For some people it is difficult to be positive about Lent, to be enthusiastic about what we can perceive to be a time of hardship, of giving up what we enjoy, of putting others before ourselves and generally being rather sombre. It can begin the very moment we receive the ashes and hear the words “Turn away from sin and be faithful to the Gospel”. We become aware that this time perhaps we will do better!
Yet, this call to conversion, to repent, to take up our cross each day, is surely meant to be part and parcel of our everyday lives as Christians, not just something we focus on during Lent. Often on Ash Wednesday or the first Sunday of Lent we will sing the hymn known as the Song of Hosea
“ Come back to me with all your heart, don’t let fear keep us apart. Trees may bend, grow straight and tall, so must we to others call. Long have I waited for your coming back to me and living deeply our new life” (Hosea 14)
How can these beautiful words fail to move our hearts to turn back to the Lord in a life of intimacy with Him?
Perhaps some of us struggle because we recall the extremes of prayer, fasting and almsgiving that used to be fashionable but although the focus is the same, the emphasis is now more positive – yes, these things can be an important way to show our love for God but they are also meant to show our love for our neighbour and it is not all about what we do together but what we do as individuals. Our neighbour might literally live next door or they might be someone who lives far away who is in need but they might also be the Sister in my community who hurts me, ignores or criticises me or just simply gets on my nerves!
Fasting is a traditional way of doing penance as Jesus did in the desert because when we are hungry perhaps our minds are sharper and we can focus more on the Lord and what He might be saying to us but He can speak in other ways too and there are many other ways of fasting. We might try fasting from our mobiles, from writing on Facebook or watching our favourite TV soap and use the time we gain to talk to people around us or to visit the sick, to write someone a letter and that way someone else will benefit from our fasting. We might also “fast” from gossip or making criticism which for some of us will probably be harder than eating less and will lead to a greater peace around us.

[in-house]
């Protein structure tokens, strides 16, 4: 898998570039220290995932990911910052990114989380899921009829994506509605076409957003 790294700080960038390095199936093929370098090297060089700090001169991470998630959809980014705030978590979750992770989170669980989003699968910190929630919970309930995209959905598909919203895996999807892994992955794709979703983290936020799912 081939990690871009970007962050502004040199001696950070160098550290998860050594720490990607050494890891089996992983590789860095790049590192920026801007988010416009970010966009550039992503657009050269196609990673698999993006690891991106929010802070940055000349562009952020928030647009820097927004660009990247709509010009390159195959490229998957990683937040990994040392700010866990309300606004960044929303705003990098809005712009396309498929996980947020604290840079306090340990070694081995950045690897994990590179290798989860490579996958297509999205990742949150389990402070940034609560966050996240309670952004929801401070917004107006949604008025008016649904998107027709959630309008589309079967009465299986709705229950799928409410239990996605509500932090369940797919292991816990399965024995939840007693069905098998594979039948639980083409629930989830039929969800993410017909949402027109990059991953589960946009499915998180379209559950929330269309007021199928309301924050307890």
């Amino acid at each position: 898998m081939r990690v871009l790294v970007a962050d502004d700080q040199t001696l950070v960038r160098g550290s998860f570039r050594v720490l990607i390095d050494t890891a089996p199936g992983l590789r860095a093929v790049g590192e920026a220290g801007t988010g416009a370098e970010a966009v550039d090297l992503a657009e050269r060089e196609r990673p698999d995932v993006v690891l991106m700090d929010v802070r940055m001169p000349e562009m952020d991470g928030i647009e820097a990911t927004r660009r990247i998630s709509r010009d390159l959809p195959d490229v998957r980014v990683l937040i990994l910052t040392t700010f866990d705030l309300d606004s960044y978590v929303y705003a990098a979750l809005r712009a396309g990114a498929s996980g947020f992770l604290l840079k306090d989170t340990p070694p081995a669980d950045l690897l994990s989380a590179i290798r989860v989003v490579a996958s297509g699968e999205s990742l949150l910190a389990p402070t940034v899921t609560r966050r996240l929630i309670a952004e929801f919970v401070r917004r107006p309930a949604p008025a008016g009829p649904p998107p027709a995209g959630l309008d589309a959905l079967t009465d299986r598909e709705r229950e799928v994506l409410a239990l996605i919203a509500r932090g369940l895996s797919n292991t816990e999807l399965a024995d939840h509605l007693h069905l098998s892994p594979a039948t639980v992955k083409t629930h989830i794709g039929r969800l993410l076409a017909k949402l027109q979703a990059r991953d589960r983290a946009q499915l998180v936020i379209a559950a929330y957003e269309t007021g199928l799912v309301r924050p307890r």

Prayer might mean that we spend more time with the Lord and try to deepen our relationship with Him but it also might mean that we use our talents to lead others in prayer or reflection on the Scriptures. As Religious we have received so much and it is good for us to share with others. We do not have much money to share but we can still buy a cup of coffee for a homeless person or give of our time to listen to someone who is troubled or afraid.
The Scriptures speak to us so much during Lent and explain to us what the Lord wants from us. For example in Isaiah (58:3-5) we read “Fasting like yours today will never make your voice heard on high – Is not this the sort of fast that pleases me – to break unjust fetters and undo the thongs of the yoke, to let the oppressed go free, to share your bread with the hungry and shelter the homeless poor, to clothe those you see to be naked and not turn from your own kin?
On a number of occasions during Lent we use Psalm 51 – A clean heart create for me O God and put a steadfast spirit within me (51:12) Part of this is “to cease to do evil and learn to do good (Is.1:17) but when we fail we have a loving God who awaits us “Come now, let us talk this over” says the Lord, “ though your sins are like scarlet, they shall be white as snow” (Is.1:18-20)
We have a lot to remember and a lot to live up to and alone it can seem too much but we are assured by Isaiah (58: 11) “ then the Lord will guide you and give you plenty even in the parched land.” This gentle God listens to our prayer and gives us what we need “Ask and it will be given to you” (Mt:7:7) As the prophet Joel urges us (Joel: 2:13) “ Turn to the Lord your God again for he is tenderness and compassion, slow to anger, rich in graciousness and ready to relent” and there we will find our peace.
The daily liturgy is rich and for some will be enough to help keep us on the right path but I urge you also to use other resources like the weekly papers from Sister Joan Kerley and other online free resources available on the websites for CAFOD, the Jesuits, Joan Chittister and Richard Rohr.
I will be in the Netherlands with our Sisters for the Feast of St Joseph and will remember you all there and I am also looking forward to a new experience of celebrating Holy week and Easter in Kenya. Above all let us not “ put on a gloomy look like the pagans” and try to “pray without ceasing, give thanks in all circumstances” for “this is the will of Christ Jesus for us” (1 Thess.5:16-18)
May the Lord give you peace.
Love and prayers
Sister Maureen, FMSJ